Until the Race is Over by Lyka Caparos
“When I see her, I always feel na gusto ko siyang kausapin. I want to keep her nearer and nearer to my world. It breaks my heart whenever I saw her talking to someone else. Na parang naka move on na siya in just two damn months.” He said laughing though I know he’s deeply hurt, then continued, “She doesn’t realize how hurt I was. She doesn’t even care about me anymore. Ang daling kalimutan para sa kanya ang mga pinagdaanan namin. But for me, it hurts like hell.” Napayuko ako ng hindi niya makita ang reaksyon ko sa sinabi niya. Tama nga Traecy, gumising ka sa katotohanan.
Gusto ko siyang samahan kahit ngayong araw lang. Gusto kong pasayahin siya kahit para sa kanya corny. Gusto kong kahit ngayong araw lang, makalimutan niya ang sakit na nararamdamn niya sa babaeng ‘yon. Sa maswerteng babaeng si Lianne na hindi man lang na appreciate ang lalakeng tunay na nagmamahal sa kanya.
“Mahirap ang makamove on. Mahirap ang makalimot. Mahirap ang magbigay ng payo lalo na kung wala ka naman sa lugar. Pero gusto ko lang sanang sabihin sayo na… libre ang maging masaya Rico. It really takes a lot of time para makalimot, and it takes a lot of courage to stand up for yourself and to love yourself this time. Alam kong… hindi ako ang tamang taong magbigay sayo ng advice para sa ganyang bagay pero sana makatulong ako. Sana kahit hindi mo ako ganoon ka kilala, sana maalala mo man lang ang mga sinabi ko…”
“Looks like you’re good at advising ha. Sige nga, can you give me your final blow?”
I smiled and cleared my throat before saying anything. “If you’ve given a great love to someone before and that person never gave it back to you… someone will.”
In That Summer by Jayen San Diego
“Ordinary? Are you really that blind, Sean?” Red asked.
Sean self-consciously adjusted his eyeglasses and added, “Well, she’s not that stunningly pretty. I even doubt if she still looks cute without her makeup on. She’s only here because she’s the chairman’s daughter.”
Red did not say anything, and Sean already knew that it was the end of their conversation.
“Are you done with the supplies?”
Sean was startled when he heard Jaine’s voice come from behind Red. He glanced at Red, who looked equally surprised by her presence.
Did Jaine hear what I said? Sean wanted to ask.
When neither of the guys answered her, Jaine added, “There are still a few boxes in the stock room. And Miss Darson said you should hurry up.”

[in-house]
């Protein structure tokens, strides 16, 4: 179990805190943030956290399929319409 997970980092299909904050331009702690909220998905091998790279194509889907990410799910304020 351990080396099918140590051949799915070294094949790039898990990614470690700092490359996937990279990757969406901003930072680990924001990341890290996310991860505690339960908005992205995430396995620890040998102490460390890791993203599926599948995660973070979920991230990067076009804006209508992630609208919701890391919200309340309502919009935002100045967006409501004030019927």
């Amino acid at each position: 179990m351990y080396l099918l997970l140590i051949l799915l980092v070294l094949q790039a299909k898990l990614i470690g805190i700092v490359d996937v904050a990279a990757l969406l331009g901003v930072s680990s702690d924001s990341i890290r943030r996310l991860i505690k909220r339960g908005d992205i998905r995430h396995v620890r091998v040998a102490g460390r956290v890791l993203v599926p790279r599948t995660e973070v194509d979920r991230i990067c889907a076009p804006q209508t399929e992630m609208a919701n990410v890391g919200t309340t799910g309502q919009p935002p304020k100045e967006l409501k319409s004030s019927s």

“Yes, ma’am,” Red responded.
He gave Jaine a playful salute and his infamous smile. Other girls would have swooned at this. Sean noted that Jaine wasn’t even slightly affected. Maybe Sean was wrong. Maybe Jaine wasn’t like every other girl.
Red left, enthusiastically roping other basketball team members into helping him on his way to the stock room. Sean turned his attention back to his task. He expected Jaine to leave, having accomplished her task. But she stayed and stared at him.
He wanted to ignore her, but he was surprised to find he felt self-conscious. He then reasoned to himself that it was just because he wasn’t use to working with someone watching him.
“Do you need anything else?” he asked without looking up from his checklist of supplies.
He waited, but Jaine just continued to stare. Irritated, he finally stopped working and gave her the attention she wanted.
“Do you need anything else, Miss Jaine Enriquez?” he asked again, giving emphasis to his formal way of addressing her.
To his bemusement, Jaine smiled. Her whole face brightened up when she did. And Sean was reminded of this season, of summer. He knew she wasn’t ordinary. But Sean would never admit he’d been wrong.
On The Outside Looking In by Claire Du
“Come on! We need those points! Run for it!” someone shouted from the benches. I knew that was Ezra’s ever-supportive dad who cheered for him at every game. I’ve been to all of them, too.
“Duck!” another spectator shouted.
My eyes followed Ezra, and I saw that he was running toward me. He was looking right at me! I wondered why.
A football hit me in the face, blocking me from seeing the love of my life.
“Oww! That hurts!” So that was how people in Tube’s Funniest Videos felt. It wasn’t funny at all.
I held my face in my hands. It hurt so much that I thought my head cracked and I’d feel blood trickling on my arms. The football was there, lying innocently next to my feet.
“Hey, can you throw the ball back?”
Oh my freakin’ ball of fire. That was HIS voice. I composed myself and slowly raised my eyes. Unconsciously, I batted my eyelashes, so he could see how long they were. His hair was ruffled, his forehead glistened with sweat, and he had these lines between his eyebrows as a result of him frowning. But that face, with the thick brows, piercing brown eyes, and those lips that looked better when he smiled—that was the face I couldn’t seem to get tired of staring at.
“Here you go. And don’t worry, it’s totally okay. These things happen to people,” I mumbled.